Lawmakers on Capitol Hill returning to work from the Thanksgiving break face a make-or-break vote plot that will provide another crucial test of Joe Biden’s political power in the run-up to Christmas.
After the president signed 1.2 billion dollars The bipartisan infrastructure bill into law earlier this month, Chuck Schumer, the majority leader in the Democratic Senate, announced he would pass the second key piece of Biden’s legislative program – the clause. invest $1.75 billion in America’s social safety net – on December 25, a significant challenge to the long list of issues that still divide his party.
At the same time, the clock is ticking for Democrats to make some sort of deal with Republicans to prevent a federal government shutdown, avoid default, and continue funding the US military – all before Last year.
Amy Klobuchar, a Democratic senator from Minnesota, likened the impending “drama” to a “small drama,” but insisted Democrats could pass their checklist in the coming days. next week.
“Talk a little less and act more. . . that’s what we need next month,” Klobuchar told ABC News on Sunday.
The first major deadline will come this Friday, when lawmakers in both houses of Congress will need to agree to continue funding the government or risk a shutdown that would put hundreds of thousands of federal employees on the job. state lost jobs.
Democrats said they intend to come up with a “continued solution,” or gap measure, as soon as Tuesday that will fund the government in a few weeks’ time. by the end of this month or possibly next year.
Another significant funding crisis for lawmakers is the National Defense Authorization Act, an annual bill to fund the US military that is often the subject of political controversy because lawmakers often try to make unrelated edits about it.
Schumer on Monday night sought to push for the law, but his efforts were blocked by Republicans who said more debate was needed.
“There is nothing less than the safety of the American people at stake,” said Mitch McConnell, Republican Senate minority leader. “This is more important than the political timetable for partisan wish lists.”
The budget wars are unfolding in the shadow of an even bigger economic threat: the fact that the US government is on collision course to breach debt limit right next month.
“The debt ceiling is an X-factor that could shake up the entire December agenda,” said Ben Koltun, research director at Beacon Policy Advisors.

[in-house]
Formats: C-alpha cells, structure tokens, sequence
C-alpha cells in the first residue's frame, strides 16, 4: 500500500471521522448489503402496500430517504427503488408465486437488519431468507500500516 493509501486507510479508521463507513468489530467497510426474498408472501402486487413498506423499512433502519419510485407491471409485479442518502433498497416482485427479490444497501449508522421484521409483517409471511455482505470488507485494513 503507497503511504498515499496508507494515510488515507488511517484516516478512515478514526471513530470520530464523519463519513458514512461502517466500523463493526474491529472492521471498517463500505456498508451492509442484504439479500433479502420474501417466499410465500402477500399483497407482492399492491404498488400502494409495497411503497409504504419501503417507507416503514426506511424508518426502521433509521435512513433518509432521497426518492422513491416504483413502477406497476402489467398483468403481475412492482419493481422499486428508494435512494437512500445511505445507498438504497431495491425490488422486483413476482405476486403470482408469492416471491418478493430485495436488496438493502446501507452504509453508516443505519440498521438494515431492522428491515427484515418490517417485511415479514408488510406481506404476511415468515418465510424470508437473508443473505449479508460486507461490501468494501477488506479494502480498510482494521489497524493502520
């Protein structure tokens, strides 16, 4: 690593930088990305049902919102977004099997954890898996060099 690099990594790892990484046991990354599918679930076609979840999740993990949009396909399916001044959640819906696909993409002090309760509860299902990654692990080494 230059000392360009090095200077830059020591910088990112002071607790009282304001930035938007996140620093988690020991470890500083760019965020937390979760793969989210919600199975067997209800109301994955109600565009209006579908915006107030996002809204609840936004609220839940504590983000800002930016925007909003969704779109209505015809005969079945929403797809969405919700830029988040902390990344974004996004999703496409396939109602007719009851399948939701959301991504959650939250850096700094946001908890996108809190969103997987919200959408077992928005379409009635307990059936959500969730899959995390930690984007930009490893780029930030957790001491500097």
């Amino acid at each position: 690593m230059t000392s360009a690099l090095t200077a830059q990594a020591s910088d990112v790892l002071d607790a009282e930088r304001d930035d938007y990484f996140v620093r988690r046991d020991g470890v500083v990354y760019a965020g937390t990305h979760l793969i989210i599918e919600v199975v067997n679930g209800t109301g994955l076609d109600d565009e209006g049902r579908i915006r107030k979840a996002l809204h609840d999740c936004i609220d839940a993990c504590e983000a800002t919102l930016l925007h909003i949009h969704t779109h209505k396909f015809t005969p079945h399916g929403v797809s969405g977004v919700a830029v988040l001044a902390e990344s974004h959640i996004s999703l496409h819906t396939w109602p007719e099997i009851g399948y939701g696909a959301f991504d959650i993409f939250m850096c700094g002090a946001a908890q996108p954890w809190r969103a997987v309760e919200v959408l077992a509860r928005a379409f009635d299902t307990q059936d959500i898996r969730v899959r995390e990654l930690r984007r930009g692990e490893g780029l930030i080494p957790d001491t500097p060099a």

Janet Yellen, US Secretary of the Treasury, has pledged Congress to act quickly to raise the debt ceiling to avoid a financial disaster, warning The government risks facing “insufficient remaining resources” after December 15.
Lawmakers have for months been engaged in a game of over-borrowing chicken, with Republicans insisting that Democrats “go it alone” to raise the debt ceiling using a legislative process complex called mediation and the president ‘s party says they need the support of the GOP to proceed .
Independent analysts have suggested that the government may have a few more weeks, or even a month, beyond the government’s expectations before it risks default.
But the potential risk is already in place for investors, with recent US short-term debt auctions showing some market participants looking to limit their exposure to mature Treasury bills. around the time congressional negotiations may be entering a period of crisis.
Even if a debt ceiling deal could be reached, that would still make Biden’s Build Back Better bill, a $1.75 billion package to invest in early childhood education, public health care and climate policy, to be completed in the coming weeks.
Schumer on Monday reiterated his intention to pass the bill, clean house earlier this month, before Christmas, even as Joe Manchin, the Democratic senator from West Virginia, and others sounded the alarm.
All 50 Democratic senators – including Manchin and Kyrsten Sinema of Arizona – will need to sign the bill if it becomes law.
On Monday, Manchin declined to commit to a Christmas deadline, telling reporters when asked if the bill should be considered in January: “We’ll wait and see what we have.” .
However, Jen Psaki, the White House press secretary, issued an upbeat note, telling reporters that senior White House officials had been “in close contact” with lawmakers.
“I can assure you we’re moving very quickly to get this done and we look forward to taking action in the coming weeks,” she added.
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